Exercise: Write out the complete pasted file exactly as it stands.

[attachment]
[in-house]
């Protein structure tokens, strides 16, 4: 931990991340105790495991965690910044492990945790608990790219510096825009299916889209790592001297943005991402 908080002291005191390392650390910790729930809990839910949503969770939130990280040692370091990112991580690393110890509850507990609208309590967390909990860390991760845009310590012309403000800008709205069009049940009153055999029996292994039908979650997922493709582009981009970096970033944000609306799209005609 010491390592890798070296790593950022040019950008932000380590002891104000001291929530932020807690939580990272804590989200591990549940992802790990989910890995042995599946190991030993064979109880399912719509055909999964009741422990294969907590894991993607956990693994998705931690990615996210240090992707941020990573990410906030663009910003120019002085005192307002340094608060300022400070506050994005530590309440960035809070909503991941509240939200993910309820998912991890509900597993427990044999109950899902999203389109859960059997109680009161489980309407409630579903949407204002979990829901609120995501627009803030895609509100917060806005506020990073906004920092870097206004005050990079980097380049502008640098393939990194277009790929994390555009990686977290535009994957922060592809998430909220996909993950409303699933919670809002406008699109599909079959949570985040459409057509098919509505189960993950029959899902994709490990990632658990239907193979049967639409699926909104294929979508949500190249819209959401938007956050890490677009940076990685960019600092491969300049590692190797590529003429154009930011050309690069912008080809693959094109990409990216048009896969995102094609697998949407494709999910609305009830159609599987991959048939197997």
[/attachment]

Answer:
[in-house]
């Protein structure tokens, strides 16, 4: 931990991340105790495991965690910044492990945790608990790219510096825009299916889209790592001297943005991402 908080002291005191390392650390910790729930809990839910949503969770939130990280040692370091990112991580690393110890509850507990609208309590967390909990860390991760845009310590012309403000800008709205069009049940009153055999029996292994039908979650997922493709582009981009970096970033944000609306799209005609 010491390592890798070296790593950022040019950008932000380590002891104000001291929530932020807690939580990272804590989200591990549940992802790990989910890995042995599946190991030993064979109880399912719509055909999964009741422990294969907590894991993607956990693994998705931690990615996210240090992707941020990573990410906030663009910003120019002085005192307002340094608060300022400070506050994005530590309440960035809070909503991941509240939200993910309820998912991890509900597993427990044999109950899902999203389109859960059997109680009161489980309407409630579903949407204002979990829901609120995501627009803030895609509100917060806005506020990073906004920092870097206004005050990079980097380049502008640098393939990194277009790929994390555009990686977290535009994957922060592809998430909220996909993950409303699933919670809002406008699109599909079959949570985040459409057509098919509505189960993950029959899902994709490990990632658990239907193979049967639409699926909104294929979508949500190249819209959401938007956050890490677009940076990685960019600092491969300049590692190797590529003429154009930011050309690069912008080809693959094109990409990216048009896969995102094609697998949407494709999910609305009830159609599987991959048939197997």